As systemd becomes the default method of handling services in all major Linux distributions, below are some quick and easy-to-remember commands that will make you look like a pro.
- check for all running units
TIP: To show all units, including in-active ones:
- Check for failed units
- Start, stop, restart units
systemctl start postfix.service
systemctl restart postfix.service
systemctl stop postfix.service
- Check status of a specific unit
systemctl status mysqld.service
TIP: Use -l for detailed status
- Enable or disable services
systemctl enable firewalld.service
systemctl disable NetworkManager.serviceTIP: If you disable a service, and it still runs,
systemctl mask NetworkManager.service
Use ‘unmask’ to restore it
- See if a specific unit is enabled
systemctl is-enabled iptables.service
- Create a snapshot – useful for testing various targets
systemctl snapshot example.snapshot
TIP: To activate it:
systemctl isolate example.snapshot
- Reboot/poweroff/suspend your machine
- Change current target – i.e. runlevel
systemctl isolate graphical.target
- To list current target
systemctl list-units --type=target
- See which units take a long time to start during boot up
TIP: You can plot the boot up using:
- See when a unit started and how long it took
- Create a running log like ‘tail -f /var/log/messages’
journalctl -f -o cat --no-pager
- Running log for a specific unit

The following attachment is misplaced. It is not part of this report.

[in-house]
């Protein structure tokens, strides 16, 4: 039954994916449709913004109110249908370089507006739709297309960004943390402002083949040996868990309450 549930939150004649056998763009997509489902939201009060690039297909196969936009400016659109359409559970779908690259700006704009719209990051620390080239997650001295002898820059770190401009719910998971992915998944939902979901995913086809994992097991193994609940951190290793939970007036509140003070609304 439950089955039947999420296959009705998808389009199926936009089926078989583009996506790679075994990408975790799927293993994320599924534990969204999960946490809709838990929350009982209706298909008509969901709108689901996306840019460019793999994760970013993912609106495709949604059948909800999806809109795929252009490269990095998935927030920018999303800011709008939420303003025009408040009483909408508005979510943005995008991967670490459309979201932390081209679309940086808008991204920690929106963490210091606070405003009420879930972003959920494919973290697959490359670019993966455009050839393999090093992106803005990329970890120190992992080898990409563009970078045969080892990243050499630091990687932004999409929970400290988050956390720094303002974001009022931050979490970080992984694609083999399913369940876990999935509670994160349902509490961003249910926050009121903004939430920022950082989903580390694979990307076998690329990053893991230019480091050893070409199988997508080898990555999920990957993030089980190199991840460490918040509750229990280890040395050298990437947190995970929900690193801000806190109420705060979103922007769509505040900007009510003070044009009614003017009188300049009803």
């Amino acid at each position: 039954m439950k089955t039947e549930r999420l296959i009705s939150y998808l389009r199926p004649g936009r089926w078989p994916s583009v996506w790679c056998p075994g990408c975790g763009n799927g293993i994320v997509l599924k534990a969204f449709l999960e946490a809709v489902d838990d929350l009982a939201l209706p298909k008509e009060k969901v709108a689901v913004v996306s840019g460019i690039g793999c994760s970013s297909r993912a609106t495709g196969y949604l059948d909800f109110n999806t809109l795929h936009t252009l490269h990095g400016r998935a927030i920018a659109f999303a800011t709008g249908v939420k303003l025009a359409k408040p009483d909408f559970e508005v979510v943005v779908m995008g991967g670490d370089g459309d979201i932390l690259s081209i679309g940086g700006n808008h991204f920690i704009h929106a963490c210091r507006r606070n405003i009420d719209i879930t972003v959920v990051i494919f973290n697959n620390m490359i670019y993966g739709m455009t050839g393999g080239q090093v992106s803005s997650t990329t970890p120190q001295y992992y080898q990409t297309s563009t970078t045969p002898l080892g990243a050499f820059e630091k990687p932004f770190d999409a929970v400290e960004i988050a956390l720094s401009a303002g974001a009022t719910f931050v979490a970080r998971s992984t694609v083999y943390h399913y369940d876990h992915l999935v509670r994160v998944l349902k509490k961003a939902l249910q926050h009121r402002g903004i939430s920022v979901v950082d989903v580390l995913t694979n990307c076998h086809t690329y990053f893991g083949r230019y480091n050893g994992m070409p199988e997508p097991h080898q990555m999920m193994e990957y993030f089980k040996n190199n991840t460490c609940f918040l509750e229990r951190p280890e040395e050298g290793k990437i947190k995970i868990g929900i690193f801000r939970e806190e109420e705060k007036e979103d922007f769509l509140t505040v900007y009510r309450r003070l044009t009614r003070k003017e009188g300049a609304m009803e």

journalctl -f -o cat --no-pager -u httpd.service
- See boot messages – like ‘dmesg’
Manage remote systems:
systemctl status sshd -H firstname.lastname@example.org
For detailed instructions on these and more commands, man as always is your best friend.
With most Linux distros now using GNOME 3.10+, here are a few commands on changing the look and feel of your desktop using gsettings. Other CLI methods exist such as the popular GNOME tweak tool and Dconf.
Add apps to favorites bar
$ gsettings set org.gnome.shell favorite-apps "['google-chrome.desktop', 'evolution.desktop', 'nautilus.desktop', 'libreoffice-writer.desktop', 'libreoffice-calc.desktop', 'firefox.desktop', 'gnome-terminal.desktop', 'vlc.desktop', 'jitsi.desktop', 'gedit.desktop', 'gcalctool.desktop']"
Change show date and clock format
$ gsettings set org.gnome.desktop.interface clock-show-date true
gsettings set org.gnome.desktop.interface clock-format '12h'
Change background picture
$ gsettings set org.gnome.desktop.background picture-uri 'file:///usr/share/backgrounds/gnome/Sandstone.jpg'
Those are just but a few of the settings available for you to tweak. To see all of them, type:
$ gsettings list-keys
Its really easy, although, if you run into booting issues of the converted image, the last tip here will save you some time.
To convert from VirtualBox to KVM, look for your VDI images.
qemu-img convert -f vdi -O qcow2 [VBOX-IMAGE.vdi] [KVM-IMAGE.qcow2]
e.g. qemu-img convert -f vdi -O qcow2 FreeBSD-7.2.vdi FreeBSD-7.2.qcow2